Comment


                #9
                I was raised on BBQ. Not smoked meats. I did smoke on my offset with great results using red oak and cherry and mesquite. However, nothing to match the product the PBC has turned out. People absolutely flip out over the BBQ flavor.

                Comment


                  #10
                  This is a huge revelation! So more stuff you put in to the PBC i.e meat with drippings the better the flavour of everything in it?! Assuming its not overloaded of course.

                  Comment


                  • Jerod Broussard
                    Jerod Broussard commented
                    Editing a comment
                    No such thing as overloaded, unless you can't close the lid.

                  • Ricky Good Times
                    Ricky Good Times commented
                    Editing a comment
                    Agree no such thing as overload. I've done 12 racks with great results.

                  #11
                  I can only imagine what Jerod's Q tastes like with the PBC loaded with brisket and PB!

                  Comment


                  • fzxdoc
                    fzxdoc commented
                    Editing a comment
                    I know. I get super hungry every time he posts about another mega cook. I'm thinking about moving to Texas and joining his church. Like tomorrow if not sooner.

                  #12
                  I tried wood chunks but I prefer no wood. I might use a single cherry chunk just for color.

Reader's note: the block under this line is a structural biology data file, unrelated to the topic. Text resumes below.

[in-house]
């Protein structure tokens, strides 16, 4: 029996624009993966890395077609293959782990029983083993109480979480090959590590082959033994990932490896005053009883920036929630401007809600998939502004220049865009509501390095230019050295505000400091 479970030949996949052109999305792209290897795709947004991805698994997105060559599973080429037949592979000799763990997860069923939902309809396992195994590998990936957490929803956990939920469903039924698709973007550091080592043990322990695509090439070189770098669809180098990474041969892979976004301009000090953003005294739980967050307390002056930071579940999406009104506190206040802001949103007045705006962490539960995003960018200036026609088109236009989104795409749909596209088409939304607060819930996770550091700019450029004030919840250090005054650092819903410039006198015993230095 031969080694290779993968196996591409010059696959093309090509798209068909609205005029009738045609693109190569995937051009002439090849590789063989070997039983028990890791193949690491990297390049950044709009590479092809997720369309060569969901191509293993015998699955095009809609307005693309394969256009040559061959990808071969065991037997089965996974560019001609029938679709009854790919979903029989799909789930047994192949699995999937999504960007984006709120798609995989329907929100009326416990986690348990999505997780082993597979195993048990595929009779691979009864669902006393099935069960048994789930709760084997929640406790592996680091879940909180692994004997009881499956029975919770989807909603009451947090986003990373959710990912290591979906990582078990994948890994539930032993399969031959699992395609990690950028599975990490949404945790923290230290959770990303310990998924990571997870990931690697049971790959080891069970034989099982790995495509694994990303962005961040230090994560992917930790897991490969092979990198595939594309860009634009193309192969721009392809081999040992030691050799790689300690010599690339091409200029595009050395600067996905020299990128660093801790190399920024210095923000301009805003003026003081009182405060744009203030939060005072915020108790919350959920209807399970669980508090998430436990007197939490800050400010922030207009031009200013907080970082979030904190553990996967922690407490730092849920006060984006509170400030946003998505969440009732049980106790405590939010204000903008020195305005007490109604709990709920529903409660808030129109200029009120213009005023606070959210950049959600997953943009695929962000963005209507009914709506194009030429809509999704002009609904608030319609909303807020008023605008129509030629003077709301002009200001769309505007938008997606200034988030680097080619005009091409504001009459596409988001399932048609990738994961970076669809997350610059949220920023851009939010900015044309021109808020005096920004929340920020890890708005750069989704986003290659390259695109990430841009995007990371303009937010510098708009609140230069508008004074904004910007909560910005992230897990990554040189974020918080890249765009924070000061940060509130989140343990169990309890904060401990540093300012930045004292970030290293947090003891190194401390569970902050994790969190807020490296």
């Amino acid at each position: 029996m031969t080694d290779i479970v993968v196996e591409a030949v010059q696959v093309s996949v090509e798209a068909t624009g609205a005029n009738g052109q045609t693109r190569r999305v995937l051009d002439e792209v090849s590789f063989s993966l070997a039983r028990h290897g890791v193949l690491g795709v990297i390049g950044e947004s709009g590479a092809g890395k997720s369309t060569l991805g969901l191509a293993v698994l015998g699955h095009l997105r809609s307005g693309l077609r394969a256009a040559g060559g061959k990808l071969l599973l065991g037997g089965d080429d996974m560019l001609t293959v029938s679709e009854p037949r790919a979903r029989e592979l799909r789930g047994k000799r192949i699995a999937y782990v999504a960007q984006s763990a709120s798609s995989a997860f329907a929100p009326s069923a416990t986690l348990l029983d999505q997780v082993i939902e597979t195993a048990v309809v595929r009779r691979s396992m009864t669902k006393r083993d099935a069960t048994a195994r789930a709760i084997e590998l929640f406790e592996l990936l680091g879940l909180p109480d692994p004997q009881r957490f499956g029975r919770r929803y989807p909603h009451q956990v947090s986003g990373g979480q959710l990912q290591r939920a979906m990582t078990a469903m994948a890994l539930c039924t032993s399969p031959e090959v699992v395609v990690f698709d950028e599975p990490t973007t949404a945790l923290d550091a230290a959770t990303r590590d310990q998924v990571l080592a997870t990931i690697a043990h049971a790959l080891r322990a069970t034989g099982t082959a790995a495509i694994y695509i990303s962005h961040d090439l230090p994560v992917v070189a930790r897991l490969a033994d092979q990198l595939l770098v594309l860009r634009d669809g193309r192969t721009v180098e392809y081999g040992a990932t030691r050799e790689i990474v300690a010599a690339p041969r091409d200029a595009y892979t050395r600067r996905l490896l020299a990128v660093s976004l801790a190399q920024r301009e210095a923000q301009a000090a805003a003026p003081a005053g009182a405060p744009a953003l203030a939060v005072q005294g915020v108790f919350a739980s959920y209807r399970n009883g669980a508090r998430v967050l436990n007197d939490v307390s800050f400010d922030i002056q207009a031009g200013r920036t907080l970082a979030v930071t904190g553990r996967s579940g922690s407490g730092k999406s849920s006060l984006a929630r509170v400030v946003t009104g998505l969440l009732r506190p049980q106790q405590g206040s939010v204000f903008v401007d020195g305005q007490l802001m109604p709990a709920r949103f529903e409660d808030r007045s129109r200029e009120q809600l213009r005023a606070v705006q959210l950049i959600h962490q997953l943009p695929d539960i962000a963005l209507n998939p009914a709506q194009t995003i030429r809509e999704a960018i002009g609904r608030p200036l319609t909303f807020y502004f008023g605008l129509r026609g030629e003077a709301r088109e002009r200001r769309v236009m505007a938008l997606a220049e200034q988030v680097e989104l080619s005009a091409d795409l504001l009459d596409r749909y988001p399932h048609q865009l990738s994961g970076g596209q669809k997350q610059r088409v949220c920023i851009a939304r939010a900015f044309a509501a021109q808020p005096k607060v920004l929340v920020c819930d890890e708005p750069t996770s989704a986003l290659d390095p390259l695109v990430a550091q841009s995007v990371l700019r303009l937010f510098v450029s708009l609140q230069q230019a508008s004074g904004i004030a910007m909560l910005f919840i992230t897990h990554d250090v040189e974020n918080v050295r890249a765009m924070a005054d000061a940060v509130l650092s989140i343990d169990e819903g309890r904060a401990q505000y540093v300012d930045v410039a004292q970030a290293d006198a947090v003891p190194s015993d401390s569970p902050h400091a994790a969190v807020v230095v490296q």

Comment


                  • Jerod Broussard
                    Jerod Broussard commented
                    Editing a comment
                    Yeh, I think I use cherry just to smell it. I could eat that smoke....

                  #13
                  We absolutely love the "wood" smoke flavor in our bbq. I have been using chips that I had left over. You guys are showing me I need to do a couple of experiments. 1) with real wood chunks 2) with chicken and pork cooked together and 3) with wood, chicken and pork.

                  Hmmm...

                  I hope the family is hungry!

                  Comment


                  #14
                  Im gonna try 1 brisket and 1 PB tomorrow! With oak chunks. Any advice on how much? 6oz?

                  Comment


                  • David S
                    David S commented
                    Editing a comment
                    I shoot for making sure there's smoke for the first 4 hours or so. Usually means adding wood chunks a couple of times. After 4 hours the meat takes less smoke, so I worry less about keeping the wood chunks going.

                  #15
                  I use more than 6, though this is probably too late now. You can certainly taste the wood, especially on longer cooks.

                  Comment